Perhaps the ultimate American travel narrative is L. Frank Baum’s The Wonderful Wizard of Oz. It inspired my own dreams of travel at a young age, when I used to hope for a tornado to whisk me away from the suburbs of Detroit to a magical land like Oz.
Reading the novel again as an adult, I’m struck by how much the power of the book’s strong female protagonist keeps getting neutered by Hollywood. In the 1939 Hollywood movie, Dorothy is played by a delightful yet tremulous Judy Garland, constantly on the verge of tears. Fast forward to today, with Disney’s new release Oz: The Great and Powerful, starring James Franco, which takes the focus off L. Frank Baum’s proto-feminist heroine and makes the story all about the guy.
However, in the world of The Wonderful Wizard of Oz — and its charmingly daffy 13 sequels you’ve probably never heard of, let alone had the opportunity to enjoy reading — Oz is a quasi-socialist matriarchy where strong, sensible women run a radically egalitarian society of oddballs and money doesn’t exist.
As for Dorothy, she’s a hardy and hardheaded traveler, more like Mark Twain in Innocents Abroad than weepy Judy G. or the raffish, charming, and culturally omnipresent Mr. Franco. Sure, she sheds an occasional sob or two, but Baum’s heroine generally reacts to the wonders she encounters with a strange remove, a mixture of benign curiosity and bemusement.
For example, when the Good Witch of the North vanishes into thin air, Toto is startled, but Dorothy, who’s only been in Oz for several minutes, is entirely unimpressed: “Dorothy, knowing her to be a witch, had expected her to disappear in just that way, and was not surprised in the least.”
In the words of noted fiction author and children’s lit scholar Alison Lurie, “[Dorothy’s] virtues are those of a Victorian hero rather than a Victorian heroine. She is brave, active, independent, sensible, and willing to confront authority.”
In fact, I would argue that Dorothy is not just a Victorian hero — she’s an all-American hero, and an all-American traveler. The way she faces the problem of travel is the same way Americans have solved all kinds of problems since the age of the Pilgrims: with our good old-fashioned Protestant work ethic. In The Wizard of Oz, travel is transformed into a step-by-step process, much like a job. Because of this, the challenges of life on the road become conquerable by being broken down into small chores, which are then ticked off in a sensible order:
“We must go and search for water,” Dorothy explains to the mystified Scarecrow, who not being made of flesh, never needs to eat, drink, or sleep. “To wash my face clean after the dust of the road, and to drink, so the dry bread will not stick in my throat.”
All concerns, big or small, material or metaphysical, can be dealt with in this same practical way. Need a brain, a heart, courage, or a way home to Kansas? Ask the Wizard. How do you get to the Wizard? By following the Yellow Brick Road. Hungry? Stop at the nearest farmhouse and ask for something to eat. Thirsty? Find a rushing brook and drink your fill. Confronted by vicious Kalidahs (terrifying monsters that didn’t make it into the 1939 movie)? Lure them over a bridge into a deep rocky ravine.
And what to do when an evil witch steals your magic shoe? Melt her, of course.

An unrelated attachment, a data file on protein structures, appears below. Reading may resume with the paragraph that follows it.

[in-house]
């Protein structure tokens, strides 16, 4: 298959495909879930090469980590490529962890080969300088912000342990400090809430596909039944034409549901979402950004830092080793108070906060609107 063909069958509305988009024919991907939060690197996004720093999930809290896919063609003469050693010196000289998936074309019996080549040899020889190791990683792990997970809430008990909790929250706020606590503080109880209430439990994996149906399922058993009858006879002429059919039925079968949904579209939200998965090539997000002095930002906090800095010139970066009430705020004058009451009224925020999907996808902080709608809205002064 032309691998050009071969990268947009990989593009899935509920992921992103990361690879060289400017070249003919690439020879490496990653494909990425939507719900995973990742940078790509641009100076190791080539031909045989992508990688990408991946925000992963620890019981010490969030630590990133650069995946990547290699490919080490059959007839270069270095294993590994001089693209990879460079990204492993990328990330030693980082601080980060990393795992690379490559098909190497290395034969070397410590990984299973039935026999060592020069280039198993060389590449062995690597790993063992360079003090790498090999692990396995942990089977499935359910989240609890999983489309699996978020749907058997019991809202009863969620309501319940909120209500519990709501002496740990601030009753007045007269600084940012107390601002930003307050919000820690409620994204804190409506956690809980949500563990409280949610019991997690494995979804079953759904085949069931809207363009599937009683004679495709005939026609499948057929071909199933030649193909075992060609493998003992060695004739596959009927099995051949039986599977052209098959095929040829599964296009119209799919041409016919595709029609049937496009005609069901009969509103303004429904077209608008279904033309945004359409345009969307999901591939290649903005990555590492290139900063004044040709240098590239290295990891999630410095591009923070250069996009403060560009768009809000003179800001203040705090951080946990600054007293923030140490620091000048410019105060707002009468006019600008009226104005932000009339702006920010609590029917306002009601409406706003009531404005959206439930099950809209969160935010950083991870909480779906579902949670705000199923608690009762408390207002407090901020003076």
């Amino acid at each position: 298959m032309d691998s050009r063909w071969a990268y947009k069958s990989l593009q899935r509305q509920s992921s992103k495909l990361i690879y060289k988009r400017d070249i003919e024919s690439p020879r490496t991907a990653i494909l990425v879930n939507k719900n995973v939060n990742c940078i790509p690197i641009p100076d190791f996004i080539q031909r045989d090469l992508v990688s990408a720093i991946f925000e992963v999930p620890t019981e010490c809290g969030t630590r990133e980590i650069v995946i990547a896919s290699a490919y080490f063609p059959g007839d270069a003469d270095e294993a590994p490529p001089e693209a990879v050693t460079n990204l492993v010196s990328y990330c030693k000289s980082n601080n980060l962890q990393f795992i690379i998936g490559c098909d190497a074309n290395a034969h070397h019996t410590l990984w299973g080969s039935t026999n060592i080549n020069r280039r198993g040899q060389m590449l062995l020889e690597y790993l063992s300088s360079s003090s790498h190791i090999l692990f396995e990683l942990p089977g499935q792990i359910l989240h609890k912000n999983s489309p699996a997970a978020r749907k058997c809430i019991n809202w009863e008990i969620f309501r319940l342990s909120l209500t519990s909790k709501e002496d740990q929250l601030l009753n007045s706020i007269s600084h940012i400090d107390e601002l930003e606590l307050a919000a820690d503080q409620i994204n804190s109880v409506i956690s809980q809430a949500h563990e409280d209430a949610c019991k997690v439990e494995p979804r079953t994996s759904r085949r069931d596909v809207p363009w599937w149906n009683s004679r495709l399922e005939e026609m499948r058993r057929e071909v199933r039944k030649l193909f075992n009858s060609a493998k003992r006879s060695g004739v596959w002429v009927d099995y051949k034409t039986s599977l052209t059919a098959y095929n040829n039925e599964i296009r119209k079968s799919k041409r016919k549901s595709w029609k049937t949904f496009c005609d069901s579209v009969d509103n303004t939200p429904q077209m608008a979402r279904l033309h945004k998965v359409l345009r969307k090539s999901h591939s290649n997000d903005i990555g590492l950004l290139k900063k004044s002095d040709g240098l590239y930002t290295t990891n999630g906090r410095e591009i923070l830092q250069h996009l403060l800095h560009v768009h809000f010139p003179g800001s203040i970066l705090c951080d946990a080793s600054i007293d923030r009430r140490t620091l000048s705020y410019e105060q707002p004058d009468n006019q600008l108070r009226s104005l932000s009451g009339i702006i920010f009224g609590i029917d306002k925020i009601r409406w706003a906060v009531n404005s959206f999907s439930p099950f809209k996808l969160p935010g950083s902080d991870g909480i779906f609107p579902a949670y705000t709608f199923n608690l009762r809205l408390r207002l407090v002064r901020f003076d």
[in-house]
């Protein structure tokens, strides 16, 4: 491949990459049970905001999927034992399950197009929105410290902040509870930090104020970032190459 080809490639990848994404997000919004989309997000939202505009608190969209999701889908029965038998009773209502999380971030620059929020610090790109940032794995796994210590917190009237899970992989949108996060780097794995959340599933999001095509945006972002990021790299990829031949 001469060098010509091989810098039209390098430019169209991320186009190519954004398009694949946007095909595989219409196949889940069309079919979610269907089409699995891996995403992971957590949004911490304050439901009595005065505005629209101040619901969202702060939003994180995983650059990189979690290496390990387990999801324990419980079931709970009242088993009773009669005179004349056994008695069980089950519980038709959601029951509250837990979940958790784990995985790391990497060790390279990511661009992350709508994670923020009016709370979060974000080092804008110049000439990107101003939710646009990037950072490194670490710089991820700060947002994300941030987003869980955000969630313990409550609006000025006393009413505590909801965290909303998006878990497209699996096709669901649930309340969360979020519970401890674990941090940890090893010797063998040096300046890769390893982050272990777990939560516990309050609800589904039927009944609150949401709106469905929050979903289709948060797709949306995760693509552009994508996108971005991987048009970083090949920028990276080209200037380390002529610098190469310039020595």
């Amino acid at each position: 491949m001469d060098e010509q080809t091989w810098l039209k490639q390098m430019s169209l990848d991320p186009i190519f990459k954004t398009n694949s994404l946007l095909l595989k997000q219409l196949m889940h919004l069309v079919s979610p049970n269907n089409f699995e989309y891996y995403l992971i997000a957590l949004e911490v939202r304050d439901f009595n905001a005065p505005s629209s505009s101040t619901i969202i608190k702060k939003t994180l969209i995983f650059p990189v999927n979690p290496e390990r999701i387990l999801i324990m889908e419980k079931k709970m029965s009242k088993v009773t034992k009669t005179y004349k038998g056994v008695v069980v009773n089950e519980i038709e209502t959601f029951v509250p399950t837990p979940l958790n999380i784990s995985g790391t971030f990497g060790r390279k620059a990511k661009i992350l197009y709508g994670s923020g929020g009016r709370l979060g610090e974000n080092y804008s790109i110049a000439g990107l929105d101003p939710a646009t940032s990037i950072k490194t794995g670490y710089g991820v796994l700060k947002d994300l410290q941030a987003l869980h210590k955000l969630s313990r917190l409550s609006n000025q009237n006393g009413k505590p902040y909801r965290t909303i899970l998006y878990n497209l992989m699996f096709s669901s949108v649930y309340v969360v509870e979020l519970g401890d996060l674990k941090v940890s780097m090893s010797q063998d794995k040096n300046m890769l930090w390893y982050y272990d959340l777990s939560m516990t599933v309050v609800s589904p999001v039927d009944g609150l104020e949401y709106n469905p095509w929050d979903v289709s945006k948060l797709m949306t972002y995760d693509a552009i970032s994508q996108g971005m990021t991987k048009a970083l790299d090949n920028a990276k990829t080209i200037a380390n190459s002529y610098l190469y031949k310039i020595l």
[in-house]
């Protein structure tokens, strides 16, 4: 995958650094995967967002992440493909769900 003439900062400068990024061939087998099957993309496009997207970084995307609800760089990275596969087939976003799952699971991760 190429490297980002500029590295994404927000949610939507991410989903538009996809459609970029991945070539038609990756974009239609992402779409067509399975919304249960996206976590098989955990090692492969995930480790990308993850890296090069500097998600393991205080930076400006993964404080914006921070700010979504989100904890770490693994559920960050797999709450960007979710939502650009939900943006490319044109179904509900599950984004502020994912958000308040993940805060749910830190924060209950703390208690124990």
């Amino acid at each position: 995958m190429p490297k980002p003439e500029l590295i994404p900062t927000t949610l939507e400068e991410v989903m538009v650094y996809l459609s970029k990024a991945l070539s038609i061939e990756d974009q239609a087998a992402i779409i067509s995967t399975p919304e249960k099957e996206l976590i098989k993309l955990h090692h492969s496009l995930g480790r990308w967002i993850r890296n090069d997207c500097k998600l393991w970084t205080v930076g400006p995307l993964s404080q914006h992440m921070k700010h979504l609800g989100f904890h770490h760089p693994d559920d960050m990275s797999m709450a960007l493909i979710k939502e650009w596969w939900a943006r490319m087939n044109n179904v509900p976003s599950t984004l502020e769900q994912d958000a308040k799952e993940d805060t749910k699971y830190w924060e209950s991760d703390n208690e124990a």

Even emotion itself becomes a kind of process — for instance, when the Tin Woodman cries after the Wizard floats away in his balloon:
“I should like to cry a little because Oz is gone, if you will kindly wipe away my tears, so that I shall not rust.”
“With pleasure,” [Dorothy] answered, and brought a towel at once. Then the Tin Woodman wept for several minutes, and she watched the tears carefully and wiped them away with the towel. When he had finished he thanked her kindly and oiled himself thoroughly with his jeweled oilcan, to guard against mishap.
The danger of this kind of practical travel philosophy, to which so many of Dorothy’s compatriots still subscribe, is that it leaves little room for the mystical aspects of travel. All the TripAdvisors and travel-sized anti-bacterial wipes in the world can’t help when in the middle of some journey you find yourself suddenly questioning the meaning of your own existence. Because travel strips us of our daily comforts and routines, we become vulnerable to this kind of inner questioning, to which Dorothy seems immune, perhaps because she is the heroine of a children’s novel.
However, the advantage of her practical approach is that it recognizes an essential truth of travel, which is that each of our new experiences is merely and exactly what it is, and doesn’t “mean” anything. Rather, the deeper spiritual lessons we often ascribe to a journey are usually ones we’ve already brought with us from home.
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Aaron Hamburger is the author of a story collection titled THE VIEW FROM STALIN'S HEAD (Random House) which was awarded the Rome Prize by the American Academy of Arts and Letters. His second book, a novel titled FAITH FOR BEGINNERS (Random House), was nominated for a Lambda Literary Award. His writing has appeared in The Village Voice, Tin House, Michigan Quarterly Review, Boulevard, Poets and Writers, Time Out, Details, and The Forward. In addition, he has also won fellowships from Yaddo, Djerassi, the Civitella Ranieri Foundation, and the Edward F. Albee Foundation. Currently he teaches creative writing at Columbia University, New York University, and the Stonecoast MFA Program. Author photo by Anthony Palatta.
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